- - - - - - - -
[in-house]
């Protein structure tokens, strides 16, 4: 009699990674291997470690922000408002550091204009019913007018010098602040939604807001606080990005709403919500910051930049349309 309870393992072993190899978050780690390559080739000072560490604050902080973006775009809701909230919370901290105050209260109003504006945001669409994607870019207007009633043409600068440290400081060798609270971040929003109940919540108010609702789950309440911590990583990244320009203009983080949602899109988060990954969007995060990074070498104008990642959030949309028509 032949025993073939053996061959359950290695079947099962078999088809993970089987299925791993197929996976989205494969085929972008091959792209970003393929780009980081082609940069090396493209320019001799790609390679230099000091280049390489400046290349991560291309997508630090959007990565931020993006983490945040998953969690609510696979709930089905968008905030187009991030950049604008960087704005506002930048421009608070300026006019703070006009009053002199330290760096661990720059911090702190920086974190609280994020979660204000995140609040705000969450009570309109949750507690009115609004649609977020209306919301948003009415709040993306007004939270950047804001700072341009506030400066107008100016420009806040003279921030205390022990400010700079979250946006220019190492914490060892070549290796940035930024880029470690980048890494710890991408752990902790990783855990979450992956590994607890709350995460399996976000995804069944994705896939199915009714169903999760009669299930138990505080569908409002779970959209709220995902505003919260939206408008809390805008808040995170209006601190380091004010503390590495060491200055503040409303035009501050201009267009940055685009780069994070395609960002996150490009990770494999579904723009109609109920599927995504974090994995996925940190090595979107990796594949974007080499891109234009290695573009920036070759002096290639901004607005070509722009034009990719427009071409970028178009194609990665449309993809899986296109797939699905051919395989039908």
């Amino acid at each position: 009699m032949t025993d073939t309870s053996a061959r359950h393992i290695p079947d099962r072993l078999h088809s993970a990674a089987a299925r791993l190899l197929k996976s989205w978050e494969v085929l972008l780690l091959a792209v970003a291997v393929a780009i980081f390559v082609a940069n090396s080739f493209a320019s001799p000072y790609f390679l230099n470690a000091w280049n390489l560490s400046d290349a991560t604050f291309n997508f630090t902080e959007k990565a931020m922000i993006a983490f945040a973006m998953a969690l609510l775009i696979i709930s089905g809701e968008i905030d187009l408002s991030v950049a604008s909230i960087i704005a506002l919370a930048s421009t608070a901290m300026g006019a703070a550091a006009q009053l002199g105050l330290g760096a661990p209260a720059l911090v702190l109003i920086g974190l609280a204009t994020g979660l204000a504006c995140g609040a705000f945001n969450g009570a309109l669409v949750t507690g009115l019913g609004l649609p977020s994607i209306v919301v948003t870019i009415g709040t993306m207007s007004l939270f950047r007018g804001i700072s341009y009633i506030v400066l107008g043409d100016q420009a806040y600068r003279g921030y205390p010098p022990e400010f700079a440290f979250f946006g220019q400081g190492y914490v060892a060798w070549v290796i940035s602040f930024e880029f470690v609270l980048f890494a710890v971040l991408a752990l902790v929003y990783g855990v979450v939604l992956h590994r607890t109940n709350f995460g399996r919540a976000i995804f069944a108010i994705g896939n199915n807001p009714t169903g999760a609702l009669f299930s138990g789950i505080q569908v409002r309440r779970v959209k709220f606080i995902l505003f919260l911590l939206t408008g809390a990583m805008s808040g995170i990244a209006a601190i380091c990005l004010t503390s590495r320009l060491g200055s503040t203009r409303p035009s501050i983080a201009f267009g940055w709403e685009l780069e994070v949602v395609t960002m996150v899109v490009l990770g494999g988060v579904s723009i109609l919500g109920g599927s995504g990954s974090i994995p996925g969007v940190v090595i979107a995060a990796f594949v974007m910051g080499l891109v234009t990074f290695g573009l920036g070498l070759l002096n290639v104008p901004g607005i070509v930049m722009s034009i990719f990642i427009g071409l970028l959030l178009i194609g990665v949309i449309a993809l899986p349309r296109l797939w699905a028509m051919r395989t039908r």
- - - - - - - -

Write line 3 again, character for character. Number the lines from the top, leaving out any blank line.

């Amino acid at each position: 009699m032949t025993d073939t309870s053996a061959r359950h393992i290695p079947d099962r072993l078999h088809s993970a990674a089987a299925r791993l190899l197929k996976s989205w978050e494969v085929l972008l780690l091959a792209v970003a291997v393929a780009i980081f390559v082609a940069n090396s080739f493209a320019s001799p000072y790609f390679l230099n470690a000091w280049n390489l560490s400046d290349a991560t604050f291309n997508f630090t902080e959007k990565a931020m922000i993006a983490f945040a973006m998953a969690l609510l775009i696979i709930s089905g809701e968008i905030d187009l408002s991030v950049a604008s909230i960087i704005a506002l919370a930048s421009t608070a901290m300026g006019a703070a550091a006009q009053l002199g105050l330290g760096a661990p209260a720059l911090v702190l109003i920086g974190l609280a204009t994020g979660l204000a504006c995140g609040a705000f945001n969450g009570a309109l669409v949750t507690g009115l019913g609004l649609p977020s994607i209306v919301v948003t870019i009415g709040t993306m207007s007004l939270f950047r007018g804001i700072s341009y009633i506030v400066l107008g043409d100016q420009a806040y600068r003279g921030y205390p010098p022990e400010f700079a440290f979250f946006g220019q400081g190492y914490v060892a060798w070549v290796i940035s602040f930024e880029f470690v609270l980048f890494a710890v971040l991408a752990l902790v929003y990783g855990v979450v939604l992956h590994r607890t109940n709350f995460g399996r919540a976000i995804f069944a108010i994705g896939n199915n807001p009714t169903g999760a609702l009669f299930s138990g789950i505080q569908v409002r309440r779970v959209k709220f606080i995902l505003f919260l911590l939206t408008g809390a990583m805008s808040g995170i990244a209006a601190i380091c990005l004010t503390s590495r320009l060491g200055s503040t203009r409303p035009s501050i983080a201009f267009g940055w709403e685009l780069e994070v949602v395609t960002m996150v899109v490009l990770g494999g988060v579904s723009i109609l919500g109920g599927s995504g990954s974090i994995p996925g969007v940190v090595i979107a995060a990796f594949v974007m910051g080499l891109v234009t990074f290695g573009l920036g070498l070759l002096n290639v104008p901004g607005i070509v930049m722009s034009i990719f990642i427009g071409l970028l959030l178009i194609g990665v949309i449309a993809l899986p349309r296109l797939w699905a028509m051919r395989t039908r």